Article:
I'm getting rid of my smartphone.  Not because of this, but to save money.  But I have to say, I am so very tired of technology being used to replace humans.  We use to worry about robots replacing us all, and it appears the self-checkout amp; smartphones have become the robot.

sayit_outloud
sayit_outloud

 They're not actually getting rid of the cashiers.  However, by the tone of this article, I can see why you would think so.  It's ok- the author of this article is a complete idiot. :)

Matthew Wang
Matthew Wang

Obviously, those people will be re-assigned as salesfloor people, just that they will all be armed with checkout devices.

Ever been to an Apple store? No cashiers, no cash registers. Yet they still have tons of employees working.

TucsonTerpFan
TucsonTerpFan

While the "everyday price" is what they "push."  If you check Penney's ads they, at times, subtly slip in what the store calls a special (not sure they even use the word "sale").  I've seen them a few times billed as on the last Friday, or first Monday, but they might as well be hidden to the average customer.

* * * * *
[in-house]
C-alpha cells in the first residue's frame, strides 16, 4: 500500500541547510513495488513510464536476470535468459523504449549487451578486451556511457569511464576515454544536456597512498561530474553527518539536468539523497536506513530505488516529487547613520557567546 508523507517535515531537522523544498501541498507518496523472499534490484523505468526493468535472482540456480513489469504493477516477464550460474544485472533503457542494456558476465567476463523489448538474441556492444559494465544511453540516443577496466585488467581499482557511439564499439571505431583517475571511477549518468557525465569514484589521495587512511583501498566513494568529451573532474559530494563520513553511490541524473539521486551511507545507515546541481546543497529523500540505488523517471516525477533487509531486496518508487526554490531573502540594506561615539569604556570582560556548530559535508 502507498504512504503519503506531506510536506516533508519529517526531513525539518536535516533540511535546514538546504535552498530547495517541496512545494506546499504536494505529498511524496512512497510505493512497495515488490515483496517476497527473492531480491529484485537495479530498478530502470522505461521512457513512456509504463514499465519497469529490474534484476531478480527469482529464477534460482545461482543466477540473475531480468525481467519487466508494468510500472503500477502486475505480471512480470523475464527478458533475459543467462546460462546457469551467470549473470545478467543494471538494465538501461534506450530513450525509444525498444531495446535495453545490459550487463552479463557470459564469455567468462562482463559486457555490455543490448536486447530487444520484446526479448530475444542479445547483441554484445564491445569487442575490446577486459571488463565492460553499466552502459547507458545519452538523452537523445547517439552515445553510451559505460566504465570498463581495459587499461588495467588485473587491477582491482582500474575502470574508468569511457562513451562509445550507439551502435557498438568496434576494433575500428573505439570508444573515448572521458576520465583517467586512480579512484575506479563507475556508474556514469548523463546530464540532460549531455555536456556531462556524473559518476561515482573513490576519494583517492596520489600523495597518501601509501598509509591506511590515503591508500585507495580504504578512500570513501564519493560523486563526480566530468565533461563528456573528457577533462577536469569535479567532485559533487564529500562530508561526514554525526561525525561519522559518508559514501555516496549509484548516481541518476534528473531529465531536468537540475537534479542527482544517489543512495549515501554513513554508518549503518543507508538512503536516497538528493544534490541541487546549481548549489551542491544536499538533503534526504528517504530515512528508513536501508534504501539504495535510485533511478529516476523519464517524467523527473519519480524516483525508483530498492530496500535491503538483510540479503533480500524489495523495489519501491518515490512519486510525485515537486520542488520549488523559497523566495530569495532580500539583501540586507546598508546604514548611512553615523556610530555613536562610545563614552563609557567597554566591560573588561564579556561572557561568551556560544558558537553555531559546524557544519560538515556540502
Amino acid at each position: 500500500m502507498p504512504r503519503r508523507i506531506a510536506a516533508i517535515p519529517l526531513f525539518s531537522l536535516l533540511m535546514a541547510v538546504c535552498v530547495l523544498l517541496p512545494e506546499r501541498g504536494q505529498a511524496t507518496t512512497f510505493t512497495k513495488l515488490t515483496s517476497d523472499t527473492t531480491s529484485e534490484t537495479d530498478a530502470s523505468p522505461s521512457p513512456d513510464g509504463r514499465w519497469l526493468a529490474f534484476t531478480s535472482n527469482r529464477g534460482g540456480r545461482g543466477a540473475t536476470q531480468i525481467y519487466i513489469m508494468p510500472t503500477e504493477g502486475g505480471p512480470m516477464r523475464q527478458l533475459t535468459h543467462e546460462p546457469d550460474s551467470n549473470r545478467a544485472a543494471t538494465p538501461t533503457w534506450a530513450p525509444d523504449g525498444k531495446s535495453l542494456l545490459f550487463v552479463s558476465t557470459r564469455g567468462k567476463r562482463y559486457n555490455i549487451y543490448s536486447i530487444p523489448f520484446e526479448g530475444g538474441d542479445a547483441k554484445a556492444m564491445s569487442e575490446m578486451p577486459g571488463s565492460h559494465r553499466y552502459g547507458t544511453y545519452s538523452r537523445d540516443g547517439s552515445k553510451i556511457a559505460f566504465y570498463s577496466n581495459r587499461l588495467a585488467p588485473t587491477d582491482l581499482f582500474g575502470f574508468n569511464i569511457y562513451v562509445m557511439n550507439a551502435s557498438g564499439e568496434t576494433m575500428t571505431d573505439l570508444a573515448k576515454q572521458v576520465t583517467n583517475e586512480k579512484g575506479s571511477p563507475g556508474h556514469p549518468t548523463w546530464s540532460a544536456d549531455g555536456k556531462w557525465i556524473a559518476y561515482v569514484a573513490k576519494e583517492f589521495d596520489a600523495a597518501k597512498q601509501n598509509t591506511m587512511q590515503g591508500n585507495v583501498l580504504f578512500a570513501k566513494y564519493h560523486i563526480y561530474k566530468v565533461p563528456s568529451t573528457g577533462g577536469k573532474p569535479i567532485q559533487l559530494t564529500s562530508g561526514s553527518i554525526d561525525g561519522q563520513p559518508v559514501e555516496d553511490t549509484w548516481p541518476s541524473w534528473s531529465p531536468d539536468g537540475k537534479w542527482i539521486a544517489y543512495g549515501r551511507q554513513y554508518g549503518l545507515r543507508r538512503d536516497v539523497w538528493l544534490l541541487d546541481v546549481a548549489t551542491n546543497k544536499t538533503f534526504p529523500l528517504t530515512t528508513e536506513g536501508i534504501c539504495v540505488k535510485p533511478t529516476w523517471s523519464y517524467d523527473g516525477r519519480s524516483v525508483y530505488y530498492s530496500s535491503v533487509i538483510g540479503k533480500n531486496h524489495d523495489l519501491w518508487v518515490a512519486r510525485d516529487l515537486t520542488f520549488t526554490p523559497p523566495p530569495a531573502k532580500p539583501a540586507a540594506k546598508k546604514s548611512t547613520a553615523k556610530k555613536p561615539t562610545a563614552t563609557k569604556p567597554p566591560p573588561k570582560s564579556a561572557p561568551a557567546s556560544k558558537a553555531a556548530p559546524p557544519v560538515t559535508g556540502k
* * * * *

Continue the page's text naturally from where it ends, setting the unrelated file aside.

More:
The type of store you are proposing has been done before.  Years ago, (I don't know your age), there were several "chains" of these types of stores around the nation.  By individual names, they were mostly regional in nature;  "Service Merchandise" was one I remember by name (I think that was in the Atlanta area).  My wife and I made several buys from that store. 

When we moved to other parts of the country, we found similiar types of stores.  These stores seemed to disappear within a few years of operation.   The items were on display and you selected it by name, number, with a card and picked it up at a certain location in the store.  It was brought to you "from the back of the store."  They also published catalogs like most department stores did (or do).  One store even had conveyers like the baggage terminals found in airports.